Gprs

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  • Topic: Mobile phone, GSM, Packet switching
  • Pages : 8 (2146 words )
  • Download(s) : 168
  • Published : April 25, 2013
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CONTENTS

• INTRODUCTION

• ARCHITECTURE.

• GPRS OPERATIONS.

• USERS BENEFITS

• APPLICATIONS

• ADVANTAGES

• CONCLUSION

INTRODUCTION
What is GPRS?

GSM was the most successful second generation cellular technology, but the need for higher data rates spawned new developments to enable data to be transferred at much higher rates. The first system to make an impact on the market was GPRS. The letters GPRS stand for General Packet Radio System, GPRS technology enabled much higher data rates to be conveyed over a cellular network when compared to GSM that was voice centric. General Packet Radio Service

• General: not restricted to GSM use (DECT?, 3rd generation systems?) • Packet Radio: enables packet mode communication over air • Service, not System: existing BSS (partially also NSS) infrastructure is used GPRS became the first stepping-stone on the path between the second-generation GSM cellular technology and the 3G W-CDMA / UMTS system. With GPRS technology offering data services with data rates up to a maximum of 172 kbps, facilities such as web browsing and other services requiring data transfer became possible. Although some data could be transferred using GSM, the rate was too slow for real data applications. General Packet Radio Service is a radio technology for GSM networks that adds packet-switching protocols, shorter set-up time for ISP connections; it also offers the possibility to charge by amount of data sent rather than connect time.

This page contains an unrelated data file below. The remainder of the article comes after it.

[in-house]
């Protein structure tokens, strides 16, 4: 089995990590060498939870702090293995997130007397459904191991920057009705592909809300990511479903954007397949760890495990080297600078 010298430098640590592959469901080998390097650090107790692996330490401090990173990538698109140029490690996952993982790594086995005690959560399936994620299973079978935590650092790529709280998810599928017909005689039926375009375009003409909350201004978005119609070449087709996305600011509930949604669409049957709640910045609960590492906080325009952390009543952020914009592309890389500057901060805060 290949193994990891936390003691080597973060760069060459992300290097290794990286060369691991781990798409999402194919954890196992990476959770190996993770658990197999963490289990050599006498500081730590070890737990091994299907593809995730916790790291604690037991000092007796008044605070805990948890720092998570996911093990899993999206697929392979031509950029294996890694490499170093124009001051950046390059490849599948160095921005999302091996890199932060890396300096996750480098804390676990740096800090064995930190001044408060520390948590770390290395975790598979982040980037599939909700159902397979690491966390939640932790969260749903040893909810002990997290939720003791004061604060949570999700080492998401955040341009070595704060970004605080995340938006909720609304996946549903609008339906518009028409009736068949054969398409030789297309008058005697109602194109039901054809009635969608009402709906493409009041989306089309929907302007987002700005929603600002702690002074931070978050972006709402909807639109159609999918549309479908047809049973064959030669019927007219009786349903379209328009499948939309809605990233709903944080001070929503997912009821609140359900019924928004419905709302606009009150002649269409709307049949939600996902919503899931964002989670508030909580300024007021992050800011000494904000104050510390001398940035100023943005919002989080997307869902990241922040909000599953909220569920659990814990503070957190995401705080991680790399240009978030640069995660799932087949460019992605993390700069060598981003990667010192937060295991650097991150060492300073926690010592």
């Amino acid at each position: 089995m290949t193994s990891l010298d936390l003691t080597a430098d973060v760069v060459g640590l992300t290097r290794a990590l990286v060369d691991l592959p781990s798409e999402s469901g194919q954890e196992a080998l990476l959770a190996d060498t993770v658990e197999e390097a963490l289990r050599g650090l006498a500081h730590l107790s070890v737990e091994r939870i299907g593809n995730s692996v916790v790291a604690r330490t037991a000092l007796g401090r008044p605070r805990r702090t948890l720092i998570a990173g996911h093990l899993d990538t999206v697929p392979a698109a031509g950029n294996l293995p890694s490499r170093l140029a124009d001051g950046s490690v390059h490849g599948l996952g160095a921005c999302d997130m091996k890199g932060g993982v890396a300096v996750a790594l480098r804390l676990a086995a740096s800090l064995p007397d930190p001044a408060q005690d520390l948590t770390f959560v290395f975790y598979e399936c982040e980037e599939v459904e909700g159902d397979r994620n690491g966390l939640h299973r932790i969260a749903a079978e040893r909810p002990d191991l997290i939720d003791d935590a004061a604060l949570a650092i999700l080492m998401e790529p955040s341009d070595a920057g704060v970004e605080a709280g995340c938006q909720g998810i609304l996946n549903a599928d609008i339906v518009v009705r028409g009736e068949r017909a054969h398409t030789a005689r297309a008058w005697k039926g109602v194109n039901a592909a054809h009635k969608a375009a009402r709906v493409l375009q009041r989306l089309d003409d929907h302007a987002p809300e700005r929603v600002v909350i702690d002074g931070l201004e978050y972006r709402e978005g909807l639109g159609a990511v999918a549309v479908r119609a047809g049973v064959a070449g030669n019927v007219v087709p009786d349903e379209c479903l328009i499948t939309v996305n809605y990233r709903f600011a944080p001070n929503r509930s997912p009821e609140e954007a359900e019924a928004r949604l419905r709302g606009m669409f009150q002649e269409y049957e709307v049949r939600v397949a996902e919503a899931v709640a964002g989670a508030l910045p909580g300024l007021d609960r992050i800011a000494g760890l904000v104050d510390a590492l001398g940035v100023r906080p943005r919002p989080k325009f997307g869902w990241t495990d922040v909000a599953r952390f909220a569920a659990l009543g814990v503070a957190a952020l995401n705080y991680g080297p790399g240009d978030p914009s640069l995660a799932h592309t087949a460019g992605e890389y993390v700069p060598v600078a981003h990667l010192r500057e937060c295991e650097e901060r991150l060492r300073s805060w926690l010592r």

Key GPRS parameters

The key parameters for the GPRS, General Packet Radio System, are tabulated below: Parameter Specification
Channel Bandwidth 200 kHz
Modulation type GMSK
Data handling Packet data
Max data rate172 kbps

GPRS NETWORK ARCHITECTURE
With GPRS providing additional connectivity in terms of packet data, there are naturally a number of upgrades needed to the network architecture required. A number of new elements are needed for the network, but these can operate alongside the existing elements meaning that the GPRS capability is an upgrade to the network and not a completely new network structure. The main new network architecture entities that are needed are: SGSN: GPRS Support Node - this forms a gateway to the services within the network. GGSN: Gateway GPRS Support Node which forms the gateway to the outside world. PCU: Packet Control Unit which differentiates whether data is to be routed to the packet switched or circuit switched networks. A simplified view of the GPRS network architecture can be seen in the diagram below. From this it can be seen that it is very similar to the more basic GSM network architecture, but with additional elements. [pic]

SGSN

The SGSN or Serving GPRS Support Node element of the GPRS network provides a number of takes focussed on the IP elements of the overall system.There is a location register within the SGSN and this stores location information (e.g., current cell, current VLR). It also stores the user profiles (e.g., IMSI, packet addresses used) for all the GPRS users registered with the particular SGSN.

GGSN

The GGSN, Gateway GPRS Support Node is one of the most important entities within the GPRS network architecture. The GGSN organizes the interworking between the GPRS network and external packet switched networks to which the mobiles may be connected. These may include both Internet and X.25 networks. The GGSN can be considered to be a combination of a gateway, router and firewall as it hides the internal network to the outside. In operation, when the GGSN receives data addressed to a specific user, it checks if the user is active, then forwarding the data. In the opposite direction, packet data from the mobile is routed to the right destination network by the GGSN.

PCU

The PCU or Packet Control Unit is a hardware router that is added to the BSC. It differentiates data...
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